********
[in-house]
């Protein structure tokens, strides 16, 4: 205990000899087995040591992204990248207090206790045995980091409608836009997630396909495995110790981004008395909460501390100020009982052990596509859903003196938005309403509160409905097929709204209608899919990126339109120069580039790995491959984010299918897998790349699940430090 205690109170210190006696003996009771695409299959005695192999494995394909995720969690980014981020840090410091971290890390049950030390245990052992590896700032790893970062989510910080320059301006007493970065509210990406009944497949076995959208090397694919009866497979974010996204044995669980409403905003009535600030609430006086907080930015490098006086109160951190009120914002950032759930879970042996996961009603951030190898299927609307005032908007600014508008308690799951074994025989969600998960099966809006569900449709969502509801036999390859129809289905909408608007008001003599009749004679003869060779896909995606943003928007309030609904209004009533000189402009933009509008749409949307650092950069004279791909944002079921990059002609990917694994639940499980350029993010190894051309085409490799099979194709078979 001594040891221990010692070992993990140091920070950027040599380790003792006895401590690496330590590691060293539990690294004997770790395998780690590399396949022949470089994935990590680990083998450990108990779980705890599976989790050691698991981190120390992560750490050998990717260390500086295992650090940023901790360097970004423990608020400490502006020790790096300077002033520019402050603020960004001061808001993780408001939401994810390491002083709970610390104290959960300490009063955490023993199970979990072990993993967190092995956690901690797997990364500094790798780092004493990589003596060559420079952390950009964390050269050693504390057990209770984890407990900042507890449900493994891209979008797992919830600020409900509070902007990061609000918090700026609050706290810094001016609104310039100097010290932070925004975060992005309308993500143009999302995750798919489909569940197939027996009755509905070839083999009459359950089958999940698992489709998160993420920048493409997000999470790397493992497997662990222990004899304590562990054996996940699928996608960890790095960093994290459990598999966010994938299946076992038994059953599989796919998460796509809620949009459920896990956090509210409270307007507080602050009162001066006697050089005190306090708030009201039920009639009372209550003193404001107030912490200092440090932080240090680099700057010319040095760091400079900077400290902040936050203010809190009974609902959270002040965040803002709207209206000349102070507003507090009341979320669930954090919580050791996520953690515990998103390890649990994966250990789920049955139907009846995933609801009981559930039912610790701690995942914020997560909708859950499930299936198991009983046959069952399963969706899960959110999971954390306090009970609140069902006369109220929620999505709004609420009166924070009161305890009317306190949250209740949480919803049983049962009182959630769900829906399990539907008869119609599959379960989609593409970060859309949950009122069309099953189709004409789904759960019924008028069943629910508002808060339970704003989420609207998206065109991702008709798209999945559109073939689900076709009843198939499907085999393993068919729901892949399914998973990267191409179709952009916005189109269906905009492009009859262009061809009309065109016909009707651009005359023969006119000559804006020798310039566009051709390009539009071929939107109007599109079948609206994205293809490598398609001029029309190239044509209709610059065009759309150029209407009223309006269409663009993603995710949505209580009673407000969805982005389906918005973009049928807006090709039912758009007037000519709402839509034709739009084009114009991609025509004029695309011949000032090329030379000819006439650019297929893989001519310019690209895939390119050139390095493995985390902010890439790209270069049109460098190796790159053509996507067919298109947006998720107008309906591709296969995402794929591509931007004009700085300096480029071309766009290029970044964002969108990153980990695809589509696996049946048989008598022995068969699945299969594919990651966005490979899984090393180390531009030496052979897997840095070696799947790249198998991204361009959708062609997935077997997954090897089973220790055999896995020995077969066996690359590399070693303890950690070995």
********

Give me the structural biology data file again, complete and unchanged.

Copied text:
[in-house]
């Protein structure tokens, strides 16, 4: 205990000899087995040591992204990248207090206790045995980091409608836009997630396909495995110790981004008395909460501390100020009982052990596509859903003196938005309403509160409905097929709204209608899919990126339109120069580039790995491959984010299918897998790349699940430090 205690109170210190006696003996009771695409299959005695192999494995394909995720969690980014981020840090410091971290890390049950030390245990052992590896700032790893970062989510910080320059301006007493970065509210990406009944497949076995959208090397694919009866497979974010996204044995669980409403905003009535600030609430006086907080930015490098006086109160951190009120914002950032759930879970042996996961009603951030190898299927609307005032908007600014508008308690799951074994025989969600998960099966809006569900449709969502509801036999390859129809289905909408608007008001003599009749004679003869060779896909995606943003928007309030609904209004009533000189402009933009509008749409949307650092950069004279791909944002079921990059002609990917694994639940499980350029993010190894051309085409490799099979194709078979 001594040891221990010692070992993990140091920070950027040599380790003792006895401590690496330590590691060293539990690294004997770790395998780690590399396949022949470089994935990590680990083998450990108990779980705890599976989790050691698991981190120390992560750490050998990717260390500086295992650090940023901790360097970004423990608020400490502006020790790096300077002033520019402050603020960004001061808001993780408001939401994810390491002083709970610390104290959960300490009063955490023993199970979990072990993993967190092995956690901690797997990364500094790798780092004493990589003596060559420079952390950009964390050269050693504390057990209770984890407990900042507890449900493994891209979008797992919830600020409900509070902007990061609000918090700026609050706290810094001016609104310039100097010290932070925004975060992005309308993500143009999302995750798919489909569940197939027996009755509905070839083999009459359950089958999940698992489709998160993420920048493409997000999470790397493992497997662990222990004899304590562990054996996940699928996608960890790095960093994290459990598999966010994938299946076992038994059953599989796919998460796509809620949009459920896990956090509210409270307007507080602050009162001066006697050089005190306090708030009201039920009639009372209550003193404001107030912490200092440090932080240090680099700057010319040095760091400079900077400290902040936050203010809190009974609902959270002040965040803002709207209206000349102070507003507090009341979320669930954090919580050791996520953690515990998103390890649990994966250990789920049955139907009846995933609801009981559930039912610790701690995942914020997560909708859950499930299936198991009983046959069952399963969706899960959110999971954390306090009970609140069902006369109220929620999505709004609420009166924070009161305890009317306190949250209740949480919803049983049962009182959630769900829906399990539907008869119609599959379960989609593409970060859309949950009122069309099953189709004409789904759960019924008028069943629910508002808060339970704003989420609207998206065109991702008709798209999945559109073939689900076709009843198939499907085999393993068919729901892949399914998973990267191409179709952009916005189109269906905009492009009859262009061809009309065109016909009707651009005359023969006119000559804006020798310039566009051709390009539009071929939107109007599109079948609206994205293809490598398609001029029309190239044509209709610059065009759309150029209407009223309006269409663009993603995710949505209580009673407000969805982005389906918005973009049928807006090709039912758009007037000519709402839509034709739009084009114009991609025509004029695309011949000032090329030379000819006439650019297929893989001519310019690209895939390119050139390095493995985390902010890439790209270069049109460098190796790159053509996507067919298109947006998720107008309906591709296969995402794929591509931007004009700085300096480029071309766009290029970044964002969108990153980990695809589509696996049946048989008598022995068969699945299969594919990651966005490979899984090393180390531009030496052979897997840095070696799947790249198998991204361009959708062609997935077997997954090897089973220790055999896995020995077969066996690359590399070693303890950690070995």